This is why it becomes important to assert the right to freedom of speech and expression within university spaces. And this assertion becomes necessary primarily because then the question would have had to shift from whether JNU is national or anti-national to whether the spaces of debate and dissent are being stifled or not. While Kanhaiya Kumar happens to be the JNUSU President, his views would be radically different from Shehla Rashid (JNUSU Vice President) or Rama Naga (JNUSU General Secretary) or Umar Khalid or Anirban Bhattacharya (both students arrested for sedition charges along with Kanhaiya Kumar). JNU has fostered these spaces of debate and dissent where all these differences exist not in mutual appreciation but in their contentions. Hence, when there is an appeal and a struggle to restore JNU to its normalcy after all the recent happenings, it is not about a sanitised, self-censored space but as a space that is vocal of all the struggles of people across the country, whether it be the question of Kashmir, Manipur, AFSPA, capital punishment or that of self-determination!

What status do academics enjoy under a repressive regime? A lot of people have commented about this in detail. When a repressive government comes to power through a popular appeal, the legitimacy that warrants their actions is what is alarming. This is when gagging of spaces of diverse opinions, couched in the populist notions of nationalism becomes the most effective means of suppressing dissent. What does democracy stand for then? What happens when the same democratically elected government stands against the very ethos of democracy itself? How can one ever legitimise the mob lynching of people by self-appointed “gaurakshaks” (cow-protectors)? How can one legitimise the institutional violence against lower caste groups within the society? Academic freedom is far more important under such a regime. In such a repressive regime, such as this, anything and everything will be seditious. While we have still not thought enough on why we hold on to sedition charges within a democratic regime (a law constituted by the British colonisers), here we are at a point when such a law gets thumped on every contesting opinion. Strategically this would be the apt moment to fight against sedition, because in today’s scenario newer equations seem to be emerging every day. Being anti-government equals being seditious which incidentally happens to be anti-national as well!!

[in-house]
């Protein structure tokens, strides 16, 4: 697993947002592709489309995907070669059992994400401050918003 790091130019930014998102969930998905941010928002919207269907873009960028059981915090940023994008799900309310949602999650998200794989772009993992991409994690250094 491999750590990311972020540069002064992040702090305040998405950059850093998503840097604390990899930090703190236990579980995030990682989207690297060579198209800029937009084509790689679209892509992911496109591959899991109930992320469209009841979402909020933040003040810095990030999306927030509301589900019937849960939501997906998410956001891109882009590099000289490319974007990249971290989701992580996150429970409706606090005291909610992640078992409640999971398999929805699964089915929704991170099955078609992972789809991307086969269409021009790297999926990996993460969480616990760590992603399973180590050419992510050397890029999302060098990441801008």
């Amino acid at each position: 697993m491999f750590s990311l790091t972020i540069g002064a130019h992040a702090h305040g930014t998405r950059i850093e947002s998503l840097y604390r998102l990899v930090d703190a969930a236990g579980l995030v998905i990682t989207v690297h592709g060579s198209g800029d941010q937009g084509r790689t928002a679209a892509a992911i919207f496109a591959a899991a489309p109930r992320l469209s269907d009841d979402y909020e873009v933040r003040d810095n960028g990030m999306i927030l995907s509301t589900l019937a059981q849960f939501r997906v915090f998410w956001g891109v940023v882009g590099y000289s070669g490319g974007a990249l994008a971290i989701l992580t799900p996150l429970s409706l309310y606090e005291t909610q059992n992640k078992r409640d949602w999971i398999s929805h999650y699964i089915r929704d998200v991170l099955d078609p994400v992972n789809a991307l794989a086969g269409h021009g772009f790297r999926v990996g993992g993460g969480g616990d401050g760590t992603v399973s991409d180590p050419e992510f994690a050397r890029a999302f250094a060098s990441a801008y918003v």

It is time to move beyond futile attempts at legitimising oneself within nationalistic or anti-nationalistic definitions (because a sense of patriotism cannot be narrowly defined by chanting Bharat Mata Ki Jai – incidentally in a language which more than half the population of India does not speak in and within a problematic idolisation of gender identity), and look at more concrete issues within democracy. There has been an urgency that the right-wing has been showing in terms of beating patriotism into people, without however thinking even once if patriotism is a feeling that comes from within and if there are people who are “perceived” to be unpatriotic, then do we beat patriotism into them or start by analysing why are they not patriotic? This will be possible only if we stand by the ethos of a democratic regime! All the Ds become important in today’s context – democracy, debate, dissent, discussion, and deliberation! Let us not narrow down our views based on binaries created by the media. As individuals, let us think – debate, discuss, dissent, deliberate in this democracy.

Photo-credit: Azhar Amin

Meera Gopakumar is currently pursuing PhD in Political Science from JNU. Her research interests include studying the intersectionality between science, society and politics.


For more stories, read Café Dissensus Everyday, the blog of Café Dissensus Magazine.